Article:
One of my all time favorite sentences by legendary MIT linguist (whose opus is now preserved here) is the following (from Introduction to D. Guerin. “Anarchism”). It describes what our ‘practical reason’ target should be in life.
“At every stage of history our concern must be to dismantle those forms of authority and oppression that survive from an era when they might have been justified in terms of the need for security or survival or economic development, but that now contribute to — rather than alleviate — material and cultural deficit”
Another remarkable contribution of his genius is the conference Democracy and Education, which remains (for me) one of the very best description of what an authentic growth process for a human being should be, in the spirit of John Dewey and Bertrand Russell.
The problem is how to link the hope that this is the right way to be alive, the right way to walk amongst fellow human beings, with a theoretically sound precept. It may well be that, in Kant’s words, there cannot be ‘pure’ construction of any practical reason. Nonetheless, Chomsky’s maxim keeps resonating.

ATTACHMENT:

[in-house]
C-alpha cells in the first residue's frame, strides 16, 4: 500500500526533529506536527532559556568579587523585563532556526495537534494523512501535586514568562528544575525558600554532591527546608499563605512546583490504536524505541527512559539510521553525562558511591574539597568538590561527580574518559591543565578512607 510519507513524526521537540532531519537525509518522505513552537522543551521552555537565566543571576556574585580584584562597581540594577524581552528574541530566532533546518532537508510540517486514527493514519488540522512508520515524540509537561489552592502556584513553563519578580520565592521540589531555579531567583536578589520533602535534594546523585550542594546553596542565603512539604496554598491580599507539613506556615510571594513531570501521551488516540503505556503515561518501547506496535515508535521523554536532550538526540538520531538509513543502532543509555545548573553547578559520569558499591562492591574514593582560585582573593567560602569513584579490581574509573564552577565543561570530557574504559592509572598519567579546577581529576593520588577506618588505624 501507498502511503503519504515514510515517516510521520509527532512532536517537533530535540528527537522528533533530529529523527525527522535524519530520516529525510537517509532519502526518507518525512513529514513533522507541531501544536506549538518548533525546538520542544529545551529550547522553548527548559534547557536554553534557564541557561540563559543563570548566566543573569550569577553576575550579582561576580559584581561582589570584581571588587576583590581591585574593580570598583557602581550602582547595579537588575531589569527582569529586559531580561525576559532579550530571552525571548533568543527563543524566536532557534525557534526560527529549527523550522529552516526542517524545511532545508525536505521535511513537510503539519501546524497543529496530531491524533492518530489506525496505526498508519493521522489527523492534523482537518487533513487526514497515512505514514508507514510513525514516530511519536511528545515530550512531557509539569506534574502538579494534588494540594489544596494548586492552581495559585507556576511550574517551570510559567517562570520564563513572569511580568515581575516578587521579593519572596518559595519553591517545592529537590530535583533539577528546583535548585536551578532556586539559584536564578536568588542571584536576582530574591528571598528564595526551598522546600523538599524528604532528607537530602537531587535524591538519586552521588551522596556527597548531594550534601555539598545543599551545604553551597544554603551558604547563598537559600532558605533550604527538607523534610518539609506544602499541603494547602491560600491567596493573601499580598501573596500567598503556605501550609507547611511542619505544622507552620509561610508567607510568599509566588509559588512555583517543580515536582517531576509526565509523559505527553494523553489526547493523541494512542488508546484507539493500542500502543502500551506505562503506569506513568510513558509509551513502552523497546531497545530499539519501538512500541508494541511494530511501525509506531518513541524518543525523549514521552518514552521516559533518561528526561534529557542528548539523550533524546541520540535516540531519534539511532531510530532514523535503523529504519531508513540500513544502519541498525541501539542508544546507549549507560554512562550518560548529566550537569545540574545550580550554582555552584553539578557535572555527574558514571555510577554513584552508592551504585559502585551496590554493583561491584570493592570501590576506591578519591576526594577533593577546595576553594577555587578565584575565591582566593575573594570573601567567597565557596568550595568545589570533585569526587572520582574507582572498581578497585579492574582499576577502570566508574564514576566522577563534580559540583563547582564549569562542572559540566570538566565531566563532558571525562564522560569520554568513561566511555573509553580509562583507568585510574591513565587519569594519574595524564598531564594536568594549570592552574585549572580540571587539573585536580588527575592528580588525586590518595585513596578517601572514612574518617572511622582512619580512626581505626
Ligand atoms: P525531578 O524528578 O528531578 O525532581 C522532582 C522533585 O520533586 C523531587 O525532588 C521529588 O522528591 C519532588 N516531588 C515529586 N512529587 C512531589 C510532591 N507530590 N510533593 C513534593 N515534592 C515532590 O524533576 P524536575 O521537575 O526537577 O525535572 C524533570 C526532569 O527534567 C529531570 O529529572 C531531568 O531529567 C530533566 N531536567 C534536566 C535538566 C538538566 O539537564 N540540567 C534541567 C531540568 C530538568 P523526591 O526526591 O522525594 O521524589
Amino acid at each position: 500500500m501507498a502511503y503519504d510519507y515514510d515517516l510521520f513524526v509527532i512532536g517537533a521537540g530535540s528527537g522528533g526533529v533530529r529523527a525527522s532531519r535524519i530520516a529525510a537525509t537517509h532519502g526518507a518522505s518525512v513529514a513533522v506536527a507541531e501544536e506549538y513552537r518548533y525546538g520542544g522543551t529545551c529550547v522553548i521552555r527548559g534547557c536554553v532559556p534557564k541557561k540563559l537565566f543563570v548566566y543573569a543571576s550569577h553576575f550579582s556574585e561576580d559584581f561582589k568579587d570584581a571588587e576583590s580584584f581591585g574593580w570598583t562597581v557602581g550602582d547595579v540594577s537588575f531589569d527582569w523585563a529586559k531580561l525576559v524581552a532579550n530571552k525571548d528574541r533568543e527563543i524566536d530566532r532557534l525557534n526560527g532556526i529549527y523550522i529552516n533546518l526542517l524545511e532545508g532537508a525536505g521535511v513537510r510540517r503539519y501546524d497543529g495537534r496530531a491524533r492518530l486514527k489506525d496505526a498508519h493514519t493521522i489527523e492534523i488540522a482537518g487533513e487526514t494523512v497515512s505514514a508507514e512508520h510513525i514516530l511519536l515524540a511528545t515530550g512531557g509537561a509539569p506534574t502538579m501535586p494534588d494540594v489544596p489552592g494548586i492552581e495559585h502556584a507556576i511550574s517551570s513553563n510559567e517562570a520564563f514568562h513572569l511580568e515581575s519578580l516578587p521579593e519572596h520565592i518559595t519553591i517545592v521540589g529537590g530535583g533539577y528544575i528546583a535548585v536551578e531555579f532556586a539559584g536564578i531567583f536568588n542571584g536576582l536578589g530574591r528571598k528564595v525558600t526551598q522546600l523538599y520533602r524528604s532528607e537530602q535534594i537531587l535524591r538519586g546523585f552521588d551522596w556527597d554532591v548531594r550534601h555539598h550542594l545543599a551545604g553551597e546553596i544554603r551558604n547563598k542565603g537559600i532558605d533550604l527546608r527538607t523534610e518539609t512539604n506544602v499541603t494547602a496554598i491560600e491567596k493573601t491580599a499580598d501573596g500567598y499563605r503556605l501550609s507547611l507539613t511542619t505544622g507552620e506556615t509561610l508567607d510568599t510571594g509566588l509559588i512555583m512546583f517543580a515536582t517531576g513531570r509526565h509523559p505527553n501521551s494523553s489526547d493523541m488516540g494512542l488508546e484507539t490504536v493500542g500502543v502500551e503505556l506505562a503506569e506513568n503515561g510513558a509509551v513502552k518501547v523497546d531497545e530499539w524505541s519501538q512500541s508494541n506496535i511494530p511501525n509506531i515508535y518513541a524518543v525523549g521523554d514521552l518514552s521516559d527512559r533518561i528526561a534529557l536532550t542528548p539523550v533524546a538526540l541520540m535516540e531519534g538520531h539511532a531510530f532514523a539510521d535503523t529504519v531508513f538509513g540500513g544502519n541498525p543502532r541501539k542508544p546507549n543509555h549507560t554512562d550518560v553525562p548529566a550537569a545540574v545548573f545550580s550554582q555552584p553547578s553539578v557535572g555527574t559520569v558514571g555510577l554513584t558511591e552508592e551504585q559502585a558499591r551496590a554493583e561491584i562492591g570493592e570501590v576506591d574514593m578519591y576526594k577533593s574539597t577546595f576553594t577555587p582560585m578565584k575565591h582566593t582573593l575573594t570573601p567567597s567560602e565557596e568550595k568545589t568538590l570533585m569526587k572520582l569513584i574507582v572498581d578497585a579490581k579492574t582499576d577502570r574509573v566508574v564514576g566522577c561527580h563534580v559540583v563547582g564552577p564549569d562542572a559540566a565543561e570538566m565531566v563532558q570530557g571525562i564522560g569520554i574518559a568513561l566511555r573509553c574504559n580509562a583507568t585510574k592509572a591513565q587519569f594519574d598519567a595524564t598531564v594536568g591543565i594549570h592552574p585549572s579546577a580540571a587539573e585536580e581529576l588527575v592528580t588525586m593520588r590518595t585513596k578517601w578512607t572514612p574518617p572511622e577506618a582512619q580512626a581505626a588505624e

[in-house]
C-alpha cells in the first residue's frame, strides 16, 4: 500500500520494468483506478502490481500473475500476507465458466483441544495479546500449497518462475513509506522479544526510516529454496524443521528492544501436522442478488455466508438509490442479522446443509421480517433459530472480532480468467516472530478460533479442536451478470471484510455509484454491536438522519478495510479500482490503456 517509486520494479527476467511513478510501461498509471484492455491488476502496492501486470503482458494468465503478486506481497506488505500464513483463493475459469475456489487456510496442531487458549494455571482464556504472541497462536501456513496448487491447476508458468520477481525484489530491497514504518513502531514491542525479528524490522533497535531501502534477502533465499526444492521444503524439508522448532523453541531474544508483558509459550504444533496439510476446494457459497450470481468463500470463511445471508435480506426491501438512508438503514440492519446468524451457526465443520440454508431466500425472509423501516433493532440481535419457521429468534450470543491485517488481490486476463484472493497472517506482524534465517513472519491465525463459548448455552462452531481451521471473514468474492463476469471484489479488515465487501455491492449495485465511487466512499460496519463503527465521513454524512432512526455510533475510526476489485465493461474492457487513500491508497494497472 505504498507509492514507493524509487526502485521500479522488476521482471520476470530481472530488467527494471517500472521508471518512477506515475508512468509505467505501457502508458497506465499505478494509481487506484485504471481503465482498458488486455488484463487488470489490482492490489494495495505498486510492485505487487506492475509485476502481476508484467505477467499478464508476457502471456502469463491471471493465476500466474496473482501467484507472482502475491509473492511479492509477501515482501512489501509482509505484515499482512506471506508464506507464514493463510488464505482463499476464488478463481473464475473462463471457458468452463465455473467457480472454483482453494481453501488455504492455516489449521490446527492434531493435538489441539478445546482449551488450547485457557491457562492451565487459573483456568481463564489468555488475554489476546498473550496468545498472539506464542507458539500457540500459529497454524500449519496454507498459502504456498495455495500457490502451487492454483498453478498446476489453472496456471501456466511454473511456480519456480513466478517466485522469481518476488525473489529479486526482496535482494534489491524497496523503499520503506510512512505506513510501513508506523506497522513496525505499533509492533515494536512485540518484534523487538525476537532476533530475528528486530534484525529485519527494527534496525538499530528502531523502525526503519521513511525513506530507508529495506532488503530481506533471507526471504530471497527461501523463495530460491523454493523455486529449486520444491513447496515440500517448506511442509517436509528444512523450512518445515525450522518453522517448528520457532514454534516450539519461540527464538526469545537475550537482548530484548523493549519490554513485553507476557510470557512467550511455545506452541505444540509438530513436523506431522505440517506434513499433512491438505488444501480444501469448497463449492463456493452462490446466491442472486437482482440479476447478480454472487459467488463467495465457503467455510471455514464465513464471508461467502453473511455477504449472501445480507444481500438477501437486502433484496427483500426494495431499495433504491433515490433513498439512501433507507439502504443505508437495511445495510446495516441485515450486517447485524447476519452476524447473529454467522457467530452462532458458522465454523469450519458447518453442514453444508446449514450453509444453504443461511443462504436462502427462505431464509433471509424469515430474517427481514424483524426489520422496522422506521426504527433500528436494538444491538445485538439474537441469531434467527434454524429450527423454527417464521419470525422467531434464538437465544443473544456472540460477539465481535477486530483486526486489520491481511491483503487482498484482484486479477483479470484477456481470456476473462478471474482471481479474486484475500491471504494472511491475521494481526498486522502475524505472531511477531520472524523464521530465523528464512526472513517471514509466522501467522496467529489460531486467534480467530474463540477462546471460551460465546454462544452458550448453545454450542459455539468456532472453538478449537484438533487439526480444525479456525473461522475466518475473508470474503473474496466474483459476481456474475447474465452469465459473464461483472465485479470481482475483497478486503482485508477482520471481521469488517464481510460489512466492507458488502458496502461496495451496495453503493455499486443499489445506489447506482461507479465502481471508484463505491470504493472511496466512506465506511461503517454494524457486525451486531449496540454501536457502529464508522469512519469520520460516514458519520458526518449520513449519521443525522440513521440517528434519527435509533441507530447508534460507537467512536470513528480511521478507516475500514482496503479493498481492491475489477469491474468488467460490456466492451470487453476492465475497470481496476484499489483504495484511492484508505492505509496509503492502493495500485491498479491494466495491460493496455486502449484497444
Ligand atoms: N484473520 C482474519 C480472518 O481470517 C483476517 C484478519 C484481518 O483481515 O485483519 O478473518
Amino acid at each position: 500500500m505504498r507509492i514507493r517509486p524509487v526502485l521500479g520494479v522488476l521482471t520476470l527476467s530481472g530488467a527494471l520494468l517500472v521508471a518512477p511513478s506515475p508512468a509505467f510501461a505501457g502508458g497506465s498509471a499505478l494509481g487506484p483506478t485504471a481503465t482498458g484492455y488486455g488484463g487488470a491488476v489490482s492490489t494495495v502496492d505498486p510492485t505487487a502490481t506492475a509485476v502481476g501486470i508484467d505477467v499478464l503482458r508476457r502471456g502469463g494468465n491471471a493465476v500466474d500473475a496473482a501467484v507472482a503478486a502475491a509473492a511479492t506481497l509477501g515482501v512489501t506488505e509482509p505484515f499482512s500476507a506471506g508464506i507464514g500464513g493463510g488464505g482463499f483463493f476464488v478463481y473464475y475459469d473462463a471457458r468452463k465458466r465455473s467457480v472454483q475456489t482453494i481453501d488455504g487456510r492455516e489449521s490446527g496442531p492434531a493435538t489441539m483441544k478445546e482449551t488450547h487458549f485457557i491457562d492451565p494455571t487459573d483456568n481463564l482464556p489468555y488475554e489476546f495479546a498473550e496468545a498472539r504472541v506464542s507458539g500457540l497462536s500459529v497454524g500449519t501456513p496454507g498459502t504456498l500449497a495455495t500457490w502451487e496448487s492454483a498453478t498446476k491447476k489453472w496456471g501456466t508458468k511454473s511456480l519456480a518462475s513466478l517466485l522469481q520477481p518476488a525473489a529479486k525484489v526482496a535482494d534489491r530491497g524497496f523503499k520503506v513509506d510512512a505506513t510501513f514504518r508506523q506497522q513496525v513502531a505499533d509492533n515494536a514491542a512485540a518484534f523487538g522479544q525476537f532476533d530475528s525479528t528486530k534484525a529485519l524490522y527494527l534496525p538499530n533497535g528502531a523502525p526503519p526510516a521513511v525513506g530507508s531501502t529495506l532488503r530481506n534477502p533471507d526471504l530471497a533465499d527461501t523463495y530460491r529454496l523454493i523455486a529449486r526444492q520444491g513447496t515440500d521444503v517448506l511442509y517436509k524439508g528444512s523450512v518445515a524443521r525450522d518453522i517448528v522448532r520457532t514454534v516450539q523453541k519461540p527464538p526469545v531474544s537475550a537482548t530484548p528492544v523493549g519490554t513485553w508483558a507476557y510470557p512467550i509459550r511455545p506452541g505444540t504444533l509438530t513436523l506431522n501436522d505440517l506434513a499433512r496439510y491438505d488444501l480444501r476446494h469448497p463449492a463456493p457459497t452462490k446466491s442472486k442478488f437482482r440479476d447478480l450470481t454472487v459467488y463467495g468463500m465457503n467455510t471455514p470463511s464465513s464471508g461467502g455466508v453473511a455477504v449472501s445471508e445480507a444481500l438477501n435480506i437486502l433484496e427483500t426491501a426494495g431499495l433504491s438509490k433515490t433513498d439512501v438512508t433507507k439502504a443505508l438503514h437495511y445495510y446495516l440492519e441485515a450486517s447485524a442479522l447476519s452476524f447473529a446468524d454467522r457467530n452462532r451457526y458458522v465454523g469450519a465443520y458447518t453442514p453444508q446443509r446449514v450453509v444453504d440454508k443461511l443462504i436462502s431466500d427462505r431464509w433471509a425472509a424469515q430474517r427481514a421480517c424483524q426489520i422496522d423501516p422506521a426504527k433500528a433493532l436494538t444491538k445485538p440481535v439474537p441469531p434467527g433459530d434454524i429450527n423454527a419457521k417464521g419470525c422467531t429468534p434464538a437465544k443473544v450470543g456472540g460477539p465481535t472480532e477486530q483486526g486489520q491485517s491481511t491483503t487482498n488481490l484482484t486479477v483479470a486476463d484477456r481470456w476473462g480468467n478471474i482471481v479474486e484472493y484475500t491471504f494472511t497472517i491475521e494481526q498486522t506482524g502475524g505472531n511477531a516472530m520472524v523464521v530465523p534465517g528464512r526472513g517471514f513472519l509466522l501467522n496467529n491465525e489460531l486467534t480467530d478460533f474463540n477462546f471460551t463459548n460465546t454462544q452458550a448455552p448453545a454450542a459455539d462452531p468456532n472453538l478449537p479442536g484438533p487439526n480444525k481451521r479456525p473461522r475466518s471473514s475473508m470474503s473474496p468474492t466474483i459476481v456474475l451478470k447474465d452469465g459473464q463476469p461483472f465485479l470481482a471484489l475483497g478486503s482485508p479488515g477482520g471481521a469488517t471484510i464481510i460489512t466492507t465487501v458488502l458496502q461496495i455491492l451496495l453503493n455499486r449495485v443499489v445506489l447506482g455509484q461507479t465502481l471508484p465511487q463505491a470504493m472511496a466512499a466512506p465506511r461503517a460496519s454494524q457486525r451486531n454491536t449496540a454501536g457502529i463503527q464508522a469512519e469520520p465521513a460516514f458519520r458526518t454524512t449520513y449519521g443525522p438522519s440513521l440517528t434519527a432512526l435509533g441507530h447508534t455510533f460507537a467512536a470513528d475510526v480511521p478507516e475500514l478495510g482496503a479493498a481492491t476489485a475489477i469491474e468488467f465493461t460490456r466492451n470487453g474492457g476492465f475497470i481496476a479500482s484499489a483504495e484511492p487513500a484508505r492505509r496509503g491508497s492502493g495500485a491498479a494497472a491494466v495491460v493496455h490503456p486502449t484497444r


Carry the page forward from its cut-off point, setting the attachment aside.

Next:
Agree with Chomsky. However, the tricky thing is recognizing how these forms of authority and oppression work not only outside you, but mostly inside. The most insidious of all is the fear of the emptiness one experiences in the absence of rules, when faced with the responsibility of building something completely new. And yet this is when we, as human beings, really express our creative power. Yes, it is about setting ourselves free from oppression, but most importantly building the new, in ourselves as well as in our society.
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